You should decide early on your country and discuss it with me so that you can submit a tentative bibliography for my approval within the first two weeks of class (January 31). As you design your research project, please keep in mind the objectives of this course, the themes developed in the course outline, and the contents of the assigned readings. Your paper should begin with an introduction that briefly summarizes your country's current social, political, and economic conditions. Then you should raise the question of how and why it developed in this way, in answer to which you should offer your specific thesis statement. This section should be followed by an historiographical discussion (including at least 5 secondary sources beyond the assigned readings) that demonstrates your command of the historical debates surrounding this issue. A draft of the historiographical section should be submitted no later than March 7.

Subsequent sections should variously analyze exogenous and endogenous factors which, in your view, explain the historical sources of its contemporary situation. These may include, but are by no means limited to: its geography; historic economic dependency; colonialism; imperialism; emigration and immigration; class, race, gender, and ethnic conflicts; inter-imperial rivalries; land tenure patterns; exploitative labor relations; fragmented nationalism; authoritarian political organization; popular mobilization; rebellion and revolution; etc. Your paper should conclude with a brief restatement of your thesis, an explanation of how it contributes to the historiographical debate, and a very brief overview of the most compelling ideas and information which support it.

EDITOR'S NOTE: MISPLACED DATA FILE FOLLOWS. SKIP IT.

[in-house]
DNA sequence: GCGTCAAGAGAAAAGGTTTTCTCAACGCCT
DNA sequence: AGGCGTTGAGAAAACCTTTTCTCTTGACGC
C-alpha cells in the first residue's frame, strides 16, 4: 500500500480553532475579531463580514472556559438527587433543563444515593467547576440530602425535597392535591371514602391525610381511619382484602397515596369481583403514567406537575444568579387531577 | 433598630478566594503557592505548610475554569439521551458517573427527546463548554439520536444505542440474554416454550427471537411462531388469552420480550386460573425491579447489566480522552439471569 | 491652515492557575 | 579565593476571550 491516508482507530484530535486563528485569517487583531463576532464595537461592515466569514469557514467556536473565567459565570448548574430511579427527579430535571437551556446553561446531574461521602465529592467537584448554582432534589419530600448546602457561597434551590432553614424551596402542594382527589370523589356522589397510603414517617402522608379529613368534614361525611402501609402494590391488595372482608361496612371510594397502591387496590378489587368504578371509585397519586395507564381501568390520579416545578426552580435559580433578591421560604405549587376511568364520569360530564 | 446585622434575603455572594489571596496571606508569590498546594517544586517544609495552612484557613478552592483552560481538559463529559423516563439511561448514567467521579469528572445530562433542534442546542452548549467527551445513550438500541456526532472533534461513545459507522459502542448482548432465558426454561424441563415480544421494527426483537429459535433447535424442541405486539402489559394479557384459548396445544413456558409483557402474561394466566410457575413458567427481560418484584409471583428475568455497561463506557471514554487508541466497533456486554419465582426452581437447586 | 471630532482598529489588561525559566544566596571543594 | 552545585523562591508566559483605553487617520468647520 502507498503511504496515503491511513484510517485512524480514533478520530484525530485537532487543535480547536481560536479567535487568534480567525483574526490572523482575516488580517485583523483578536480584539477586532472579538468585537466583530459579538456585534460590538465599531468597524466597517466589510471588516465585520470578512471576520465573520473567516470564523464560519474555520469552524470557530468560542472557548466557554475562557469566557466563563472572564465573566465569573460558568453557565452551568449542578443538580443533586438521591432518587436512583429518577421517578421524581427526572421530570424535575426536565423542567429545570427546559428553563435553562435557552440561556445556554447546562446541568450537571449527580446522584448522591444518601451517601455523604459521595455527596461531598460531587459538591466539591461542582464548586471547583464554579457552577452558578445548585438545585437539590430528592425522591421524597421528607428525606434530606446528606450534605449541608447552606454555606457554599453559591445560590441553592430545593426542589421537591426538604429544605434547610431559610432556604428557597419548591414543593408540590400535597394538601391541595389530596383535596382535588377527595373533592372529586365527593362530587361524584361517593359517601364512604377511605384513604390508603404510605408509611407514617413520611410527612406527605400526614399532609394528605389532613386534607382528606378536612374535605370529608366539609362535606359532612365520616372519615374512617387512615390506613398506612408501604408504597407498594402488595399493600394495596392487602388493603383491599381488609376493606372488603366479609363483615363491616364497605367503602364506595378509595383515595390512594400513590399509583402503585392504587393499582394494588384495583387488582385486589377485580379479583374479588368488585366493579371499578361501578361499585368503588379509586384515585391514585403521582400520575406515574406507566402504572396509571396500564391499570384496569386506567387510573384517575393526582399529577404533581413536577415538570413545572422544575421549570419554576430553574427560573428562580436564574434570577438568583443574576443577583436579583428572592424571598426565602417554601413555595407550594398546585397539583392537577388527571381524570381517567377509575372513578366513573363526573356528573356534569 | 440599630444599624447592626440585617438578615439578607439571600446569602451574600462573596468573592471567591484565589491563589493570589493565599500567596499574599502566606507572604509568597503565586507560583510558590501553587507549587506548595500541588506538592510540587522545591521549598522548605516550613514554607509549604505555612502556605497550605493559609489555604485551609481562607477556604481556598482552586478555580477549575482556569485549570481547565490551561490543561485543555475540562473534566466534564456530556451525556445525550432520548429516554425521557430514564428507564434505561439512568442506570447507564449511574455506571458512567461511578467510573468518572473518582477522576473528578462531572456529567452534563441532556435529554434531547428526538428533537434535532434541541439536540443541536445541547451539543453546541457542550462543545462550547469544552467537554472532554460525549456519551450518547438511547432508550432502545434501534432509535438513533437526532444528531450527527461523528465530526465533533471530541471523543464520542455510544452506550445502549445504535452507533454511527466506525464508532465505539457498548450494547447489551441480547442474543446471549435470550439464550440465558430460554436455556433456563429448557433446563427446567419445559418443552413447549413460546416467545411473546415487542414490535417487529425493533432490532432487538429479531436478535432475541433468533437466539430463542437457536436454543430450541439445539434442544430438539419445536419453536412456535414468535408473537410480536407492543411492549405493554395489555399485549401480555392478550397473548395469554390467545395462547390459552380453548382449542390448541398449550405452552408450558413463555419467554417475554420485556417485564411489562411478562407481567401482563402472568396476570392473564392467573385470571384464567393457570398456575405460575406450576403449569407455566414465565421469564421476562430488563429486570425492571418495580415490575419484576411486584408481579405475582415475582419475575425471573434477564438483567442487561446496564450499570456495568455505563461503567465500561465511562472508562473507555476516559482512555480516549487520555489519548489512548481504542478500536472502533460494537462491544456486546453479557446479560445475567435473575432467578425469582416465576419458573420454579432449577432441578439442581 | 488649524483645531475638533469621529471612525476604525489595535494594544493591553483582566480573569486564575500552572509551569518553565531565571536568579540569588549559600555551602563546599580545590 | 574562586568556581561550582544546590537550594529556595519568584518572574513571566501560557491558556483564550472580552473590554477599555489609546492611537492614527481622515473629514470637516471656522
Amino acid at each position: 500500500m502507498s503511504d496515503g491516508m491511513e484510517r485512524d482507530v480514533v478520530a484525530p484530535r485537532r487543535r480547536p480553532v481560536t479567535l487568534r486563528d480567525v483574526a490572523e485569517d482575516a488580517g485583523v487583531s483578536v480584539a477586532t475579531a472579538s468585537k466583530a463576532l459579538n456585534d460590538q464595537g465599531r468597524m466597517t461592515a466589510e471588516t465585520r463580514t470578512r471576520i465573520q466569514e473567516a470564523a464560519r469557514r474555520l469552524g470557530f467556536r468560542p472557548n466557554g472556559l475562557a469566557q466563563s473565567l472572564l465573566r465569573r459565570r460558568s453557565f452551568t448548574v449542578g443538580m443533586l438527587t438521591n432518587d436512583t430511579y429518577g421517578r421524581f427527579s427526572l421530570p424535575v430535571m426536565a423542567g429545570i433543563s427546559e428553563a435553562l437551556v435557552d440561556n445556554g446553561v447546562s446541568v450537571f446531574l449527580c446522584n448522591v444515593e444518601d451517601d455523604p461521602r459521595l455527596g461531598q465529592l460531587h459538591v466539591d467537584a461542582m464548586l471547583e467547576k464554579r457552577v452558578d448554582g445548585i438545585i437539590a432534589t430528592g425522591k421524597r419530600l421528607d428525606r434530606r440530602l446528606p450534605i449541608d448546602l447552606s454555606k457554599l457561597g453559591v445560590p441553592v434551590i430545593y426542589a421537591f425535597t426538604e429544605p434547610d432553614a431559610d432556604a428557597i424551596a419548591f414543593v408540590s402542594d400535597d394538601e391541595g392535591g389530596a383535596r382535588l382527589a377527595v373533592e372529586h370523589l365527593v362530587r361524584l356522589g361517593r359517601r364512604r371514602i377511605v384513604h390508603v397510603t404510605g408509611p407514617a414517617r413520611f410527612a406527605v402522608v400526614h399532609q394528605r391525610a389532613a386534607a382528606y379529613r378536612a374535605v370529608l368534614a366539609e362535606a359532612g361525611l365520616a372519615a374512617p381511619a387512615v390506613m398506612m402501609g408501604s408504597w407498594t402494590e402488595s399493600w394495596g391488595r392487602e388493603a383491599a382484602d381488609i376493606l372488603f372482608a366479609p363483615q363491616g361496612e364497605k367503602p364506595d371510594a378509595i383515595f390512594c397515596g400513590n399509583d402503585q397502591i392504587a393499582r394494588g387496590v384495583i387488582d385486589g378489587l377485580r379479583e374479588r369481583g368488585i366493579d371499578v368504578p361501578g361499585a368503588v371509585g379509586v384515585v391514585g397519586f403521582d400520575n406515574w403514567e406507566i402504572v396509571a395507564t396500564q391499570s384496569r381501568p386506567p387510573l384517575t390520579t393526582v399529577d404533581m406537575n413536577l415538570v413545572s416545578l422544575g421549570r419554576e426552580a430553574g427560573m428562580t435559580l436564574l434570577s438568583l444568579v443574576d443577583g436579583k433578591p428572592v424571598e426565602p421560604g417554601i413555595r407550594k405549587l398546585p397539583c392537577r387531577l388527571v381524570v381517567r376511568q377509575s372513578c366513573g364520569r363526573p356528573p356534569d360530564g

You should submit a completed first-draft of your paper by April 4. Final papers are due on April 30. The final exam is scheduled for Wednesday, May 9 at 8:00-10:30 AM. It will be comprehensive and will require you to write on two questions selected from the following: